Heitkamp’s description of the bill couldn’t be more different: the Tax Cuts and Jobs Act will provide permanent tax cuts to corporations and large tax cuts for the wealthy, while the middle-income families lose out in the long run. The gap between large and small businesses will widen, just as the wealth between today’s rich and poor will be exacerbated.
“The bill will essentially punish smaller businesses that can’t afford to pay high-priced tax attorneys and accountants to exploit loopholes and glitches in the rules,” Heitkamp said. “The largest loopholes enable the wealthy to declare their income as business income to benefit from the new lower corporate tax rates.”
The tax cuts could also continue the American trend of shifting income and companies overseas instead of creating more jobs in America, Heitkamp said. Senior citizens may also see their taxes rise with inflating health care premiums.
“It will also drastically increase the nation’s debt by nearly $1.5 trillion, which could lead to $400 billion in cuts to Medicare over 10 years, and slash other programs that support seniors.”
Instead of helping farmers and ranchers, as Cramer and Hoeven maintain, middle-income families in rural America will lose out after “modest tax decreases” disappear after 2025.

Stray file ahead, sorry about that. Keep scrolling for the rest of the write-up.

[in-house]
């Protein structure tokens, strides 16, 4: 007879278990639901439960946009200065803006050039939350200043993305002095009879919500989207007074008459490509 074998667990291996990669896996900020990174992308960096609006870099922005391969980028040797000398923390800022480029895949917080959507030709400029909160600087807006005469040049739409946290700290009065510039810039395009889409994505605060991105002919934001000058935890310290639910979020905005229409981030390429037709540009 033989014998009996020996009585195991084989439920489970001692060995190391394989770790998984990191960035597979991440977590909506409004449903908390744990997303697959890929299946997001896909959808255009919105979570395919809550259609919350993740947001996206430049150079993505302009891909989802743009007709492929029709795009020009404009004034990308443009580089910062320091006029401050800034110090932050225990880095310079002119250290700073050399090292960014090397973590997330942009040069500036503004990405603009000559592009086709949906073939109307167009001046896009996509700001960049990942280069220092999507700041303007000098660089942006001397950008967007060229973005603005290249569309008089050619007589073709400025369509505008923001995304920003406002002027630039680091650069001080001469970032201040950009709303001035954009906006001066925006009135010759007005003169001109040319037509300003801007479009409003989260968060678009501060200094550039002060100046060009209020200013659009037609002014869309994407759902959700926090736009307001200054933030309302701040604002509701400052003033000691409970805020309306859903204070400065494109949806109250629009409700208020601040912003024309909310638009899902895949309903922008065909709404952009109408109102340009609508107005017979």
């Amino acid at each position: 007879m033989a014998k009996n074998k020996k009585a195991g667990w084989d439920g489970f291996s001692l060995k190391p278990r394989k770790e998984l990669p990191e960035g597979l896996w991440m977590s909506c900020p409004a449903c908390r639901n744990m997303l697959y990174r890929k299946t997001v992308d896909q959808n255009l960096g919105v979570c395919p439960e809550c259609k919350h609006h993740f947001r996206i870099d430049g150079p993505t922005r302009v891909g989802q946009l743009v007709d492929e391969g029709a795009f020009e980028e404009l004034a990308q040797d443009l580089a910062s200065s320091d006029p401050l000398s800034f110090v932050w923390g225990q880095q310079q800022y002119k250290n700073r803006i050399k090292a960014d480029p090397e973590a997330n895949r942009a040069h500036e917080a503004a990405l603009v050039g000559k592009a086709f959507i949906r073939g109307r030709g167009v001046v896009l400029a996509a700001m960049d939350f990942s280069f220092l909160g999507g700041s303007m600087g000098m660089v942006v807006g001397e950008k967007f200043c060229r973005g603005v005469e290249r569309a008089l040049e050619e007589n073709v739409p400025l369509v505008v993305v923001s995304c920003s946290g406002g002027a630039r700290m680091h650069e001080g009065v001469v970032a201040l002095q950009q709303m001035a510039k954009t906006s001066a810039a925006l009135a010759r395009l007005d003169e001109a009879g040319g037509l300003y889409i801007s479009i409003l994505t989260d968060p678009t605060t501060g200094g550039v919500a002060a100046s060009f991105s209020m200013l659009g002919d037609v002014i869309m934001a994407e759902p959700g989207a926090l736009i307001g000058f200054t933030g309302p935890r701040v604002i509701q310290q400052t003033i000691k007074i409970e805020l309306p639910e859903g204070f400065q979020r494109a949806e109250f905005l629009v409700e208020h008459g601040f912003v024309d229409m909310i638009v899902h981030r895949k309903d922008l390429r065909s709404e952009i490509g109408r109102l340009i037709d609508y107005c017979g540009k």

“The wealthy and corporations will reap permanent rewards,” Heitkamp said.
Millennials will also inherit a massive national debt. “The structure of the tax bill will be particularly devastating for young men and women entering the workforce who will face a nearly $1.5 trillion bill in the next 10 years, just as they are entering their prime working years,” Heitkamp said.
“Although millennials will be paying for these tax cuts, they won’t see much in terms of tax reductions, because these cuts are geared toward higher earning workers who are more developed in their careers. And by the time most millennials will be entering into their prime earning years, the tax cuts will be completely phased out.”